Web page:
I agree that catching a general Exception (or RuntimeException or even Throwable) is usually a bad idea. But there are a few cases where it makes sense, and not just if some other person has written a "throws Exception" that you have to deal with. Most commonly, if I'm writing a main(String[]) method, or a run() method for a Runnable, then I know that the method I'm writing is at the top of the call stack (or near it), and any exception thrown from this method will simply go to the default handler, which usually just does printStackTrace(). Event handlers are similar. Often I want to log the message with log4j instead. At this level, there is probably nothing else I can do, but I want to at least log the message in the proper place, not let it be handled by the default handler. Exception handling at this level is kind of an emergency backup - typically one hopes that the exception was handled at a lower level, unless the intent was to completely stop the program (or at least the current thread). But if you're coding as part of a team, you don't always have control over what all the other code does, and it can make sense to have an emergency backup plan to ensure good logging, if nothing else.

Also, sometimes it makes perfect sense to declare a method that throws Exception. Look at java.util.concurrent.Callable. This is part of a very general framework for executing arbitrary bits of code, some of which will throw declared exceptions. It's not possible for the authors of the interface to know what those checked exceptions are, in advance. So they just declare that the call() method throws Exception. They have done nothing wrong by doing so - they're just making the best of Java's checked exception policy, which sometimes seems more trouble than it's worth. And because this method throws Exception, anyone implementing an ExcecutorService likewise needs to handle Exception.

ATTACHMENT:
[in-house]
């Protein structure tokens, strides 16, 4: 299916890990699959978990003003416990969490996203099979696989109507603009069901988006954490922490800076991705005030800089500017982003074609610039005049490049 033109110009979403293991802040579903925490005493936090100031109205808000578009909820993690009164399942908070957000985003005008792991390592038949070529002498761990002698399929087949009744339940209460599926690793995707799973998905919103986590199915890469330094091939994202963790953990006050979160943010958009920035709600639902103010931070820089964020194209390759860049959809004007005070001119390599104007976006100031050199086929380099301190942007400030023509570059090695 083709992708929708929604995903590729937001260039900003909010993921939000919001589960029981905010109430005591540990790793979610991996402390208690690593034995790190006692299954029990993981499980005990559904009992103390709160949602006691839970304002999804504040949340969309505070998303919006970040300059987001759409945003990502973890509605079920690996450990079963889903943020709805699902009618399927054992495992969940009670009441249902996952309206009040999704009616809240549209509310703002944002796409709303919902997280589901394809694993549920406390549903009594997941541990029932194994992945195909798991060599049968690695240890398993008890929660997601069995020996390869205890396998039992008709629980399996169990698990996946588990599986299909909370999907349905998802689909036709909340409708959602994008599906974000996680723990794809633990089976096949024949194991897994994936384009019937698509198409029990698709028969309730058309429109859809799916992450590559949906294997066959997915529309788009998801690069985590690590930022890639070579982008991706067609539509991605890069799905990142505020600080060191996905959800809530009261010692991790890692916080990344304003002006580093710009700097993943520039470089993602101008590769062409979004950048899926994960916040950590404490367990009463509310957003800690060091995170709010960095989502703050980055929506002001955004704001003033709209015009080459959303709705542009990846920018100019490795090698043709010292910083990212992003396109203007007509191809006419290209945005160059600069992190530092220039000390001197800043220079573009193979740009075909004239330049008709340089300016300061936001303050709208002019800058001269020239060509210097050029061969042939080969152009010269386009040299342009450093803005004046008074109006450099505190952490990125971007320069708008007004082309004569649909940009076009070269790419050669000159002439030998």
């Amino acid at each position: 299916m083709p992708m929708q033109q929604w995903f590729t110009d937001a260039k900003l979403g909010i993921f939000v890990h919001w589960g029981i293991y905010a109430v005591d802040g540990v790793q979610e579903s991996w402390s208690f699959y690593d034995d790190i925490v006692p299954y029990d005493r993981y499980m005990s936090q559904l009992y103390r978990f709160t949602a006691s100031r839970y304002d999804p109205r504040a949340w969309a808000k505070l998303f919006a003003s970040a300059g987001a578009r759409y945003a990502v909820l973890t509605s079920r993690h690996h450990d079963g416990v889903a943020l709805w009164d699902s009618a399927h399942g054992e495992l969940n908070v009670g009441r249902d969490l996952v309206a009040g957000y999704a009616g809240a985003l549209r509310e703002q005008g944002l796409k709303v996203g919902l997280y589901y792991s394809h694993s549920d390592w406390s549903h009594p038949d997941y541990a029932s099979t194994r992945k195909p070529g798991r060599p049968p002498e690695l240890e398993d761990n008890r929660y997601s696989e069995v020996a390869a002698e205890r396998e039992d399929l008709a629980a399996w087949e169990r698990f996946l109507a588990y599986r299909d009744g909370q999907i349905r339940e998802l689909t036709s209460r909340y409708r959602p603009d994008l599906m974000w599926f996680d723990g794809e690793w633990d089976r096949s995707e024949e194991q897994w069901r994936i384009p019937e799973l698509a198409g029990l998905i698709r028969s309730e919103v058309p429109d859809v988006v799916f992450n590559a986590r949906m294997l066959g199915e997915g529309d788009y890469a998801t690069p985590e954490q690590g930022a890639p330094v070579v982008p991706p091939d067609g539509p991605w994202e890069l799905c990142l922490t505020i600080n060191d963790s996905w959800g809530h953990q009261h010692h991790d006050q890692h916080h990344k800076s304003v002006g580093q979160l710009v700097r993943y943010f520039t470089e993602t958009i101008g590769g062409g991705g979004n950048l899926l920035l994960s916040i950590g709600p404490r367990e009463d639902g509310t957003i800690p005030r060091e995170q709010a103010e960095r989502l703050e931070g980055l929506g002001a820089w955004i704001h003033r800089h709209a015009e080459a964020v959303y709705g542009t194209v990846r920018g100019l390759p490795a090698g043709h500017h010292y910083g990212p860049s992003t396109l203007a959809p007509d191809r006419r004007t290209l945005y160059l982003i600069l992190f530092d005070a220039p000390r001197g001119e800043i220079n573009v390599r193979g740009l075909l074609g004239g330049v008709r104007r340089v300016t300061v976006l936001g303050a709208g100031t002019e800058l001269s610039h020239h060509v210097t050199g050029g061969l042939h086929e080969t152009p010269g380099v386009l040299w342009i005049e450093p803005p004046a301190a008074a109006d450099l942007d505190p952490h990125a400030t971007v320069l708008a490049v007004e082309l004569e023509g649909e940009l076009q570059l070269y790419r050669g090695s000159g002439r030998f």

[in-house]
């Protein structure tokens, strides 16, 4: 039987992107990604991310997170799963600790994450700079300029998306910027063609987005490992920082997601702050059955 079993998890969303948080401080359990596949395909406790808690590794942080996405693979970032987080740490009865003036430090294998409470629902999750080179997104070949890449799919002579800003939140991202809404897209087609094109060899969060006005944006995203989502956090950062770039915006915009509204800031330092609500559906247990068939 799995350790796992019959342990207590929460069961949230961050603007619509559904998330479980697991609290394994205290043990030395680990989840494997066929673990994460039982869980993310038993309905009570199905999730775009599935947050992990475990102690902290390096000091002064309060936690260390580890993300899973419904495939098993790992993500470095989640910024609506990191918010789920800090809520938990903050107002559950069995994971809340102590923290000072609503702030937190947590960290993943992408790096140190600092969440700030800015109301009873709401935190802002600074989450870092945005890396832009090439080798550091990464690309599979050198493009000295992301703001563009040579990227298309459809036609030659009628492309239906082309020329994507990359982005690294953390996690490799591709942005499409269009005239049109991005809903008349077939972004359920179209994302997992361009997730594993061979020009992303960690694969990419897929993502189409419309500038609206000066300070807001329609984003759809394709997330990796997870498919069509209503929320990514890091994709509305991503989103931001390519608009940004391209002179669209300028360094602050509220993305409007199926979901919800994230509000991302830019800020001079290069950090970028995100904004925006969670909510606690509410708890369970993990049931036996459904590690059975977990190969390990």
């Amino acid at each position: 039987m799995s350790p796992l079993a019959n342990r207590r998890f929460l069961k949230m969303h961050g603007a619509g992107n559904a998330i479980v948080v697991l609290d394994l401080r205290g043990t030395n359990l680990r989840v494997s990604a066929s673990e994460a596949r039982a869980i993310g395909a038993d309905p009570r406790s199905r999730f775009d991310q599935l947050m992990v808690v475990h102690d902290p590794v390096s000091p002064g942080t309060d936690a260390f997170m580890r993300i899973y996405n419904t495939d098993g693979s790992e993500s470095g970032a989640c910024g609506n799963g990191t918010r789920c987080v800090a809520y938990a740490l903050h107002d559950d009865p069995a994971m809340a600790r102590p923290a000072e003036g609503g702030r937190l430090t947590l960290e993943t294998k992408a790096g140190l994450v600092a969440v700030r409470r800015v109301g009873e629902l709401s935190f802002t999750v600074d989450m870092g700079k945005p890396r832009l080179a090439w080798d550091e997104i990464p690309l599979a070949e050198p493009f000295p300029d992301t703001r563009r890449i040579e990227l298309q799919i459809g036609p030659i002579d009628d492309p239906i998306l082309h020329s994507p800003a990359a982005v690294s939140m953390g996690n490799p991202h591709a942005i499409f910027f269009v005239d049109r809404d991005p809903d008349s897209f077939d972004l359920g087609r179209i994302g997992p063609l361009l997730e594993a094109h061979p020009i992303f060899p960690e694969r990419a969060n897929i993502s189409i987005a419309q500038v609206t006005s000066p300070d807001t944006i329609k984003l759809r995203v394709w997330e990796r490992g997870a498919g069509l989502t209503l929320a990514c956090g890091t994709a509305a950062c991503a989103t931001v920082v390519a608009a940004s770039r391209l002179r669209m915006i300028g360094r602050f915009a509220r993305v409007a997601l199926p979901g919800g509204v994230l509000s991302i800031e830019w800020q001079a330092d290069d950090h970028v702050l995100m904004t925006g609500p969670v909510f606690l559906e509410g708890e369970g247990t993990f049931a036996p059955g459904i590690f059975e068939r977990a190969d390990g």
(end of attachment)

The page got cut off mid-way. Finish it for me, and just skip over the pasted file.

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Ilja Preuss
author
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Joined: Jul 11, 2001
Posts: 14112
Originally posted by Jeanne Boyarsky:

I think it is a bad habit because you just log the exception and continue. While it's possible this is acceptable in your situation, it is likely to be "swallowing the exception." This is where you try to avoid a crash but the program has errors later because it was relying on something that didn't happen.


Exactly. I prefer my systems to be fail-fast: http://en.wikipedia.org/wiki/Fail-fast


The soul is dyed the color of its thoughts. Think only on those things that are in line with your principles and can bear the light of day. The content of your character is your choice. Day by day, what you do is who you become. Your integrity is your destiny - it is the light that guides your way. - Heraclitus
Ilja Preuss
author
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Joined: Jul 11, 2001
Posts: 14112
Originally posted by Jim Yingst: